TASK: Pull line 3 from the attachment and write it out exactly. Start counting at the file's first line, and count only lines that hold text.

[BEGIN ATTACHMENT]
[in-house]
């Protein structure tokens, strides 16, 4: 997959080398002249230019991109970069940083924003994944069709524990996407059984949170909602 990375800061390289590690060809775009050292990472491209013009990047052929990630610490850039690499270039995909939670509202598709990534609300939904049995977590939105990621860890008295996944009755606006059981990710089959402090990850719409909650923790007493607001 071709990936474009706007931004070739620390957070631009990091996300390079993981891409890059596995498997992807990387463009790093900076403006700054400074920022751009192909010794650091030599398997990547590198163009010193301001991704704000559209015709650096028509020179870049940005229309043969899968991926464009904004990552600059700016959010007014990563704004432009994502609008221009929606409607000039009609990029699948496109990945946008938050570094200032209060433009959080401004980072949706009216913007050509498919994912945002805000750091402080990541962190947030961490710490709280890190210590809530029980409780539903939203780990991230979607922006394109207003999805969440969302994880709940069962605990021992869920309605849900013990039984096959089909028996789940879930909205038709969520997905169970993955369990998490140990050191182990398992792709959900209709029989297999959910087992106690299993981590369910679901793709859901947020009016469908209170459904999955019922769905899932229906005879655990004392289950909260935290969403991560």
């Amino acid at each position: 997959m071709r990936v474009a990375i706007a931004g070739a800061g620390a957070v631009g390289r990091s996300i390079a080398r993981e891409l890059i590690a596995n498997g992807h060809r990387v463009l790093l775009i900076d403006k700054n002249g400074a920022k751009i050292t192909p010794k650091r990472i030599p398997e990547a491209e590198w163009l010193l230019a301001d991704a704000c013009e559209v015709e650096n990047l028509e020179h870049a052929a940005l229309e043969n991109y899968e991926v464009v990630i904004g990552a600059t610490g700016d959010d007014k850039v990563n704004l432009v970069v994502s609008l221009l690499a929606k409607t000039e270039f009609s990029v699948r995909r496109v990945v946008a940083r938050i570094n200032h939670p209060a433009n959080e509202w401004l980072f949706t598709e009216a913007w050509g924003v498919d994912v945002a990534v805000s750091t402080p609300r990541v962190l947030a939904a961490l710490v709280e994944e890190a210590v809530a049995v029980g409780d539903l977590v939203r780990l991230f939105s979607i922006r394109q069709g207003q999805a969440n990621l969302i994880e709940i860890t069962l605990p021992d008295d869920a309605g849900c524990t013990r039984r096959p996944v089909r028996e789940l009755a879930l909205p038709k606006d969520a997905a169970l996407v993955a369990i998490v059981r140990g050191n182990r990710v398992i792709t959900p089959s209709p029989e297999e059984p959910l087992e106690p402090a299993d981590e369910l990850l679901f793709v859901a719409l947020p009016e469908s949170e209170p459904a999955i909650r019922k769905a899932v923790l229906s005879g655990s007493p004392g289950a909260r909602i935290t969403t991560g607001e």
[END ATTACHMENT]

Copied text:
């Amino acid at each position: 997959m071709r990936v474009a990375i706007a931004g070739a800061g620390a957070v631009g390289r990091s996300i390079a080398r993981e891409l890059i590690a596995n498997g992807h060809r990387v463009l790093l775009i900076d403006k700054n002249g400074a920022k751009i050292t192909p010794k650091r990472i030599p398997e990547a491209e590198w163009l010193l230019a301001d991704a704000c013009e559209v015709e650096n990047l028509e020179h870049a052929a940005l229309e043969n991109y899968e991926v464009v990630i904004g990552a600059t610490g700016d959010d007014k850039v990563n704004l432009v970069v994502s609008l221009l690499a929606k409607t000039e270039f009609s990029v699948r995909r496109v990945v946008a940083r938050i570094n200032h939670p209060a433009n959080e509202w401004l980072f949706t598709e009216a913007w050509g924003v498919d994912v945002a990534v805000s750091t402080p609300r990541v962190l947030a939904a961490l710490v709280e994944e890190a210590v809530a049995v029980g409780d539903l977590v939203r780990l991230f939105s979607i922006r394109q069709g207003q999805a969440n990621l969302i994880e709940i860890t069962l605990p021992d008295d869920a309605g849900c524990t013990r039984r096959p996944v089909r028996e789940l009755a879930l909205p038709k606006d969520a997905a169970l996407v993955a369990i998490v059981r140990g050191n182990r990710v398992i792709t959900p089959s209709p029989e297999e059984p959910l087992e106690p402090a299993d981590e369910l990850l679901f793709v859901a719409l947020p009016e469908s949170e209170p459904a999955i909650r019922k769905a899932v923790l229906s005879g655990s007493p004392g289950a909260r909602i935290t969403t991560g607001e």